In the darkest days of the pandemic, researchers at the Universidad del Valle (Univalle) took on the challenge of making a new mechanical ventilator—but in the process, they developed a new and virtual way to train medical personnel.
Professor Jose Isidro Garcia, from the Bionovo research group from the engineering faculty at Univalle says this project initially aimed to design a mechanical respirator integrating the components used in the automotive industry to convert the respirators to use natural gas combustion, to help doctors on the front line of pandemic care.
"In the group we were sensitive to the problems generated in several regions of the country where, although they had mechanical ventilators, they lacked enough medical professionals trained in its use," the professor said, adding that mechanical ventilators require more specialized training than that received by a general practitioner.
And so began a new journey together with Univalle experts in education and medicine and engineering to create virtual learning environments in interaction with a remote laboratory in mechanical ventilators.
This initiative is the synergistic work of several Univalle research groups from the Faculties of Health and Engineering, such as: Univalle Group on Artificial Intelligence (GUIA); IVANES; the Logístics y Production research group; the Curriculum and Pedagogy in Higher Education Research Group (CURPES); and the Exercise and Cardiopulmonary Health research group (GIESC).
"As engineers, we have to learn to be sensitive to the problems of the environment and integrate those affected in the generation of a sustainable solution and not limit ourselves to presenting only a prompt solution," said Professor Garcia.
Virtual Education From a Physical Lab
Even before the pandemic, respiratory infections and respiratory diseases together cause more than 10% of patient mortality in Cali, Colombia.
Around the world, there are several projects to develop new ventilators and according to an industry report, the global market for mechanical ventilators generated $4.65 billion in 2020 and is projected to reach $18.63 billion by 2030.
Professor Garcia explained that these trends show there is a high demand in the market for a system that makes it easy to train health professionals in the use of mechanical ventilators in a variety of medical contexts.
A key co-researcher on the project, Gloria Isabel Toro Córdoba, an associate professor at Univalle's Faculty of Health and Director of New Technologies and Virtual Education (Dintev) and the South Regional Educational Innovation Center (CIER-Sur), explained that normally the training for professionals on ventilators is offered theoretically in the classroom and in-person practical exeercises at hospitals.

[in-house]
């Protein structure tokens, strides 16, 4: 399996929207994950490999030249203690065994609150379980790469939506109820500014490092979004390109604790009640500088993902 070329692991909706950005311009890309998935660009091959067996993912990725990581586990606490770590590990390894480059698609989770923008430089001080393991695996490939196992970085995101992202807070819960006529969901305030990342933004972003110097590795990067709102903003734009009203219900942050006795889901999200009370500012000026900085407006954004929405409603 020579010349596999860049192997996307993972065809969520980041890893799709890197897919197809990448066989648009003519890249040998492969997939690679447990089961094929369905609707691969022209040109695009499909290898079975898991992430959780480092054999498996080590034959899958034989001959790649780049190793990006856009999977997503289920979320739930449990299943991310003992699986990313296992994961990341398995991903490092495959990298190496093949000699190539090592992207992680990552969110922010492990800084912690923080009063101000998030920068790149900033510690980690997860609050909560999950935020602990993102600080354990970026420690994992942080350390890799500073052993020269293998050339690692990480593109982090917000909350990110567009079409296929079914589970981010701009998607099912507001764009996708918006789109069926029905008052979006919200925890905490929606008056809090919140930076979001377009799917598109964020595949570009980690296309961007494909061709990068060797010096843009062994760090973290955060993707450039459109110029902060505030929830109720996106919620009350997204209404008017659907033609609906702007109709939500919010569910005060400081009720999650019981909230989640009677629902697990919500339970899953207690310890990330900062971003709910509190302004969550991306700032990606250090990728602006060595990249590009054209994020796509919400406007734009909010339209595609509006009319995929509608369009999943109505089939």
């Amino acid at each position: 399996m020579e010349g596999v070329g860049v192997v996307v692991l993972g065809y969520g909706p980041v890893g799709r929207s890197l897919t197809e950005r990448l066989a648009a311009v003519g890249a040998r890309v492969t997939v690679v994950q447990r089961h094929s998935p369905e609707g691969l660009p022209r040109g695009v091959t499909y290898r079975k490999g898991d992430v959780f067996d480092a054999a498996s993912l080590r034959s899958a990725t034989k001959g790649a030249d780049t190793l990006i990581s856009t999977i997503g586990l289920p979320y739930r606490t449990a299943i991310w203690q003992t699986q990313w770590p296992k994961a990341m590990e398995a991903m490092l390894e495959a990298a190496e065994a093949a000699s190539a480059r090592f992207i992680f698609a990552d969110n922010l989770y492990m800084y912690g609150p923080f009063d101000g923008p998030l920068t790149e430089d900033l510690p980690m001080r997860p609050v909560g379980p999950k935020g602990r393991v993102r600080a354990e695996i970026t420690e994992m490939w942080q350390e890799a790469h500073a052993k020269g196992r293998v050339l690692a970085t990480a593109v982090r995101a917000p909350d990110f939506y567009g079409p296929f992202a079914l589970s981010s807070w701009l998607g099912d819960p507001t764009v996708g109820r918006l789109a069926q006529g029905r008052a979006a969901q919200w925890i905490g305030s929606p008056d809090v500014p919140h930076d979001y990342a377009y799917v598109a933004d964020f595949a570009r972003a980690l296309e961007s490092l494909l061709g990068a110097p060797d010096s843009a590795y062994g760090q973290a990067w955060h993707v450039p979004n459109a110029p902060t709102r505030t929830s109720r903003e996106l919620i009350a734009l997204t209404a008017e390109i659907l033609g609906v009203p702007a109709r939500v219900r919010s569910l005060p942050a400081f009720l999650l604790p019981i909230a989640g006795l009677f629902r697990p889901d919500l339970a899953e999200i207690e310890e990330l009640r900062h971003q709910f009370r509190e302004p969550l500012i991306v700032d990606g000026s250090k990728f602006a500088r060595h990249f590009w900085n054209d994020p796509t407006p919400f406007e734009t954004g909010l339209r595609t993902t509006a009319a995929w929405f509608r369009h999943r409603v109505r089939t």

“However, due to the restrictions on access to practice sites and the requirement of physical distancing, face-to-face training became more difficult,” said Professor Toro, who has worked with Professor Garcia for several years on projects to do with telehealth and biomechanics.
The professor explained that the project's approach goes beyond simulation, because it integrates a laboratory equipped with a mechanical ventilator integrated with a patient emulator and a learning environment through the university's virtual campus.
"This allows a training scenario where the student can interact remotely with the ventilator, while being trained in the concepts of ventilation, function, operation, handling and programming of the ventilator," the professor said.
Interaction with the laboratory is done through a two-way interface: on the one hand, the teacher configures the patient emulator by defining the respiratory conditions of the case study, parameters, oxygen levels, pressure, etc; and on the other, the students interact with the ventilator to assess the patient.
The interface also includes a space for comments, clarifications by the teacher and feedback on the practice.
Univalle Creates New Opportunities
Professor Garcia explained that one of the most relevant impacts of this initiative is to be able to train doctors located in distant parts of the main cities.
“There are health care points here in Valle de Cauca where it takes 10 hours just to get to Cali, but with our solution, they can train virtually,” said the professor.
Another co-investigator, Profesor Andrés Fabricio Caballero Lozada, head of the department of anesthesiology at Univalle, explained that this type of initiative also brings benefits to the environment and a reduction in expenses in the education process.
"Once an infrastructure with a high rate of reuse, we can increase the user population," Professor Caballero stated, adding that it will also minimize the emission of greenhouse gases and the consumption of resources as a consequence of the travel demanded of both teachers and students during traditional training.
Professor Garcia explained that the project is also a demonstration of Univalle's collaboration with industry: in the first stage with companies based in the department of Valle del Cauca, such as ASA Industries, Talumm Organization, Metroflex SAS and Palmira Automotive Supplies and later they continued with a company from Palmira, Picaio.
"This is a solution from the University, but done in conjunction with companies, including Picaio, a company headed by Univalle graduates," said Professor Garcia.